Reshaping nature’s artwork

It takes the imagination and
insight of a man with an artistic mind to improve on one of nature’s original
sculptures.

But that is what North Side
resident Kenny Ebanks has accomplished with his one-of-a-kind driftwood pieces,
which clearly speaks a story.

Making a comeback to the artistic
world after 32 years, his abstracts are adorning the tables of local functions,
catching the eyes of art lovers and being displayed at art galleries.

His most striking feature of
driftwood art is a lizard, but others like Pre MckvBus, Govna De Tal-a, Miq M
dem and a mystical piece called Sheba the African Queen all tell a tale with
its own charm, which captivates viewers’ attention.

A construction worker by
profession, Kenny grew up in North Side honing his artistic skills ever since
he was a young lad. Today he works out of a little studio in the back yard of
his home in North Side. Besides art, he also does a bit of farming.

Due to humble beginnings like most
Caymanian children who found pleasure in making their own toys from whatever
materials nature offered, Kenny’s passion for art graduated from that venue.

His first painting of the old
wattle and daub Presbyterian Church in North Side, won him his first art
competition at age 11.

It would not be until the
construction boom in Cayman had slowed down that Kenny was “Driven to Abstraction”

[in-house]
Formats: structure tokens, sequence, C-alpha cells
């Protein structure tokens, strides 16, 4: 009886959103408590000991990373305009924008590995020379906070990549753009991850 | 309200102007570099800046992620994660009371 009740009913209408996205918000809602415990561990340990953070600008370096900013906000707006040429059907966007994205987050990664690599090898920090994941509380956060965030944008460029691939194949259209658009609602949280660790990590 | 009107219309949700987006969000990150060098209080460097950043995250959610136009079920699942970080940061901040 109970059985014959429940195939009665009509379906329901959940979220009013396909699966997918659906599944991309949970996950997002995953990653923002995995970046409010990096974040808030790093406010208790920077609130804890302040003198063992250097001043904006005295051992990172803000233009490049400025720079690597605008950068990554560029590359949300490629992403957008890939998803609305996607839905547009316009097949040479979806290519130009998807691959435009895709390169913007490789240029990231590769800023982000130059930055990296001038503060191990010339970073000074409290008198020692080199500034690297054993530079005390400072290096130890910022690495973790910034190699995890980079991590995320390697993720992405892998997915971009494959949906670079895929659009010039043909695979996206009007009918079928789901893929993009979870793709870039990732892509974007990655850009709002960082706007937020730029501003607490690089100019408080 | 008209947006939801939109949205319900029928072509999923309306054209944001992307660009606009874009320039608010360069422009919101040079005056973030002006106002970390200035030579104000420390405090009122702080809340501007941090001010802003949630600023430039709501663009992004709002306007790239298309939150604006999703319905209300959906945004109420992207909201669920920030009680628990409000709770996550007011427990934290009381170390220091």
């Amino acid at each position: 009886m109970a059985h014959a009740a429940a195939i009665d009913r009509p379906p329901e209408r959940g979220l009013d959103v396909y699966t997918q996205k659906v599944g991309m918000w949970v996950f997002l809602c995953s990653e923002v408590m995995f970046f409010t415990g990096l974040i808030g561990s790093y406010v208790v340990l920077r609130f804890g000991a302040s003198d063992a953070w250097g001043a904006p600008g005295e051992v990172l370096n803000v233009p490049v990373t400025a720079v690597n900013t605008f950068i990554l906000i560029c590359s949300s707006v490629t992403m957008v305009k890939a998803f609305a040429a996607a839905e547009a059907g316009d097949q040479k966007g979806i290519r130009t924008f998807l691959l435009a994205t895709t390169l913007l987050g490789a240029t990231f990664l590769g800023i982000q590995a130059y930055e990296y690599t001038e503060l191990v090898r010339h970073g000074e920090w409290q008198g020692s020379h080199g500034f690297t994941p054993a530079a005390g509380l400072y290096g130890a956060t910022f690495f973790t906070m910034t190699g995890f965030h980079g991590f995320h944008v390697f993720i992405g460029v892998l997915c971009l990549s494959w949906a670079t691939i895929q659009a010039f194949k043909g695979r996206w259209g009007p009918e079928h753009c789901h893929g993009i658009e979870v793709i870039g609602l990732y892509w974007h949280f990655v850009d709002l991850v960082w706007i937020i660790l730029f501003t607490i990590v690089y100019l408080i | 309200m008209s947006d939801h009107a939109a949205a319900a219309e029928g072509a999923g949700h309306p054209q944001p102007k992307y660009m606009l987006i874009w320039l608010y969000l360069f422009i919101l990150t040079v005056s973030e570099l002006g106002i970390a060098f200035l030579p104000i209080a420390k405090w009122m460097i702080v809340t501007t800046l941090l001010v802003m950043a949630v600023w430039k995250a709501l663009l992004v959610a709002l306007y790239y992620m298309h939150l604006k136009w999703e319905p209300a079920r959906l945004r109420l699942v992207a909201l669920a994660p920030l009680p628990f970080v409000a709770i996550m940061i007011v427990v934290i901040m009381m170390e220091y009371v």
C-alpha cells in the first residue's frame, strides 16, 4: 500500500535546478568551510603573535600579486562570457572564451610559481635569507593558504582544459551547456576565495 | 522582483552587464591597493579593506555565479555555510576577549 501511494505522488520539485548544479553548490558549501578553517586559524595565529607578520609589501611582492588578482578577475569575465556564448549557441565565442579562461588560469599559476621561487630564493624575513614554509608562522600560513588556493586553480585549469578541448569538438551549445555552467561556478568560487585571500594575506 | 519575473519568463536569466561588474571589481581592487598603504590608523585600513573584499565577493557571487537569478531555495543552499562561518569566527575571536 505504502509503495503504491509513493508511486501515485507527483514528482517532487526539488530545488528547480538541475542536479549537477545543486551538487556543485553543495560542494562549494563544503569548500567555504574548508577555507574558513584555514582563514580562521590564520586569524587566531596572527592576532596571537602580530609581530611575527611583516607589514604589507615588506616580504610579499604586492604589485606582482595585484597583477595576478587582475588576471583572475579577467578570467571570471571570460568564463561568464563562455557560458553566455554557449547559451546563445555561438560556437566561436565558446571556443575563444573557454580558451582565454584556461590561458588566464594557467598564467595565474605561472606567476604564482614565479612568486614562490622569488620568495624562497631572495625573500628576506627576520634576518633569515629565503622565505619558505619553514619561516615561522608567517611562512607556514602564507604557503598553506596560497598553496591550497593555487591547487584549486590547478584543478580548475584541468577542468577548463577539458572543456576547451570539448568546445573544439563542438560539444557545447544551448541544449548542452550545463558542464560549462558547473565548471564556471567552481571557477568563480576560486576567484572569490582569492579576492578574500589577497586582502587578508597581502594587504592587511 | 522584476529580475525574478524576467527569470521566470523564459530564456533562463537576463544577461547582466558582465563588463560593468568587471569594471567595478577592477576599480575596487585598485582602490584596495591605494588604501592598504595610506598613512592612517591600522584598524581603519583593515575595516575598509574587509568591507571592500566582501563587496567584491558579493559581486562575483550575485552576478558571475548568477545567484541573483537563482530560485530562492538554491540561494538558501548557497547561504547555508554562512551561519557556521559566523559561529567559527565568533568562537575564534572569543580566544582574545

in assorted weather beaten, sea chiselled sculptures.

His source of inspiration came from
foraging the beachfronts and the things he found day-by-day that stirred his imagination.

“I love walking on the beach collecting
unusual material, but what they will turn out to be; I have no idea at this
time. They just take shape as I go along,” he said.                                                                                          
 

 Kenny’s creations were so popular at the
recent Agriculture Show, he was asked if they could be used as table centre pieces
for the awards presentation.

The time it takes to create a piece
varies said Kenny. “If I do something with it today, tomorrow it might take a
different shape. It is not production art, every piece is unique. Something
catches my eye but the initial sight never ends up as what I saw it. Sometimes
I cut one piece off and it changes.”

Kenny also said there is no special
time for working on his art, “Sometimes I will work all night just to create a
piece.”

For those interested in following
in his footsteps, Kenny said, “If you discover art is your passion; work on it
and push it to the limit, if you get stuck, work with a different approach.’’

CAYMANLIFEKennyEbanksSTORY

A unique work of art by Kenny Ebanks.
Photo: Jewel Levy